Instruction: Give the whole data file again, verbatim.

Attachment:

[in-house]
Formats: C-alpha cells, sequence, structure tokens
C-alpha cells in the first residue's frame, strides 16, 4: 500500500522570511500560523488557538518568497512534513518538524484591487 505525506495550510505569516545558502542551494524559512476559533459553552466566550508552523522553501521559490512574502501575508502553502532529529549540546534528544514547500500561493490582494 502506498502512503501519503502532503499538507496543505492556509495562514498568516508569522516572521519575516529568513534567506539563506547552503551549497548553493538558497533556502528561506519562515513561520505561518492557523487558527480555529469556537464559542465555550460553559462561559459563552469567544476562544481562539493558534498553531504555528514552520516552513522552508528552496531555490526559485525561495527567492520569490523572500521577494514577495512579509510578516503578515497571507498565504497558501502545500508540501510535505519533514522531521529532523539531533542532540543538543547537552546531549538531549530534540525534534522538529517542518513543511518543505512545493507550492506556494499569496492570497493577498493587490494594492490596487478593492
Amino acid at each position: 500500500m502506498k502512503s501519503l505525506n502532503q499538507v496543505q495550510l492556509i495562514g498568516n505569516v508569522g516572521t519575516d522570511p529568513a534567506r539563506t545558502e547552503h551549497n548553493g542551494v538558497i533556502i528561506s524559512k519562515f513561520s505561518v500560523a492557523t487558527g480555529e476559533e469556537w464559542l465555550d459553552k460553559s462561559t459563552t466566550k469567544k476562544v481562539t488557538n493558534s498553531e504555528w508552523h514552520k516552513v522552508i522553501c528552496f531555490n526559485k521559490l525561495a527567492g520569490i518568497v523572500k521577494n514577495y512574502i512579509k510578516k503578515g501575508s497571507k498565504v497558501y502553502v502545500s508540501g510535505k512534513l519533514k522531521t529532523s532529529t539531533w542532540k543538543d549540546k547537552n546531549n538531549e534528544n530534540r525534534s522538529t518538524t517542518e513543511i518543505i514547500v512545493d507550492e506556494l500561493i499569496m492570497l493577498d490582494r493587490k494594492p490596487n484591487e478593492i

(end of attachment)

[in-house]
Formats: C-alpha cells, sequence, structure tokens
C-alpha cells in the first residue's frame, strides 16, 4: 500500500522570511500560523488557538518568497512534513518538524484591487 505525506495550510505569516545558502542551494524559512476559533459553552466566550508552523522553501521559490512574502501575508502553502532529529549540546534528544514547500500561493490582494 502506498502512503501519503502532503499538507496543505492556509495562514498568516508569522516572521519575516529568513534567506539563506547552503551549497548553493538558497533556502528561506519562515513561520505561518492557523487558527480555529469556537464559542465555550460553559462561559459563552469567544476562544481562539493558534498553531504555528514552520516552513522552508528552496531555490526559485525561495527567492520569490523572500521577494514577495512579509510578516503578515497571507498565504497558501502545500508540501510535505519533514522531521529532523539531533542532540543538543547537552546531549538531549530534540525534534522538529517542518513543511518543505512545493507550492506556494499569496492570497493577498493587490494594492490596487478593492
Amino acid at each position: 500500500m502506498k502512503s501519503l505525506n502532503q499538507v496543505q495550510l492556509i495562514g498568516n505569516v508569522g516572521t519575516d522570511p529568513a534567506r539563506t545558502e547552503h551549497n548553493g542551494v538558497i533556502i528561506s524559512k519562515f513561520s505561518v500560523a492557523t487558527g480555529e476559533e469556537w464559542l465555550d459553552k460553559s462561559t459563552t466566550k469567544k476562544v481562539t488557538n493558534s498553531e504555528w508552523h514552520k516552513v522552508i522553501c528552496f531555490n526559485k521559490l525561495a527567492g520569490i518568497v523572500k521577494n514577495y512574502i512579509k510578516k503578515g501575508s497571507k498565504v497558501y502553502v502545500s508540501g510535505k512534513l519533514k522531521t529532523s532529529t539531533w542532540k543538543d549540546k547537552n546531549n538531549e534528544n530534540r525534534s522538529t518538524t517542518e513543511i518543505i514547500v512545493d507550492e506556494l500561493i499569496m492570497l493577498d490582494r493587490k494594492p490596487n484591487e478593492i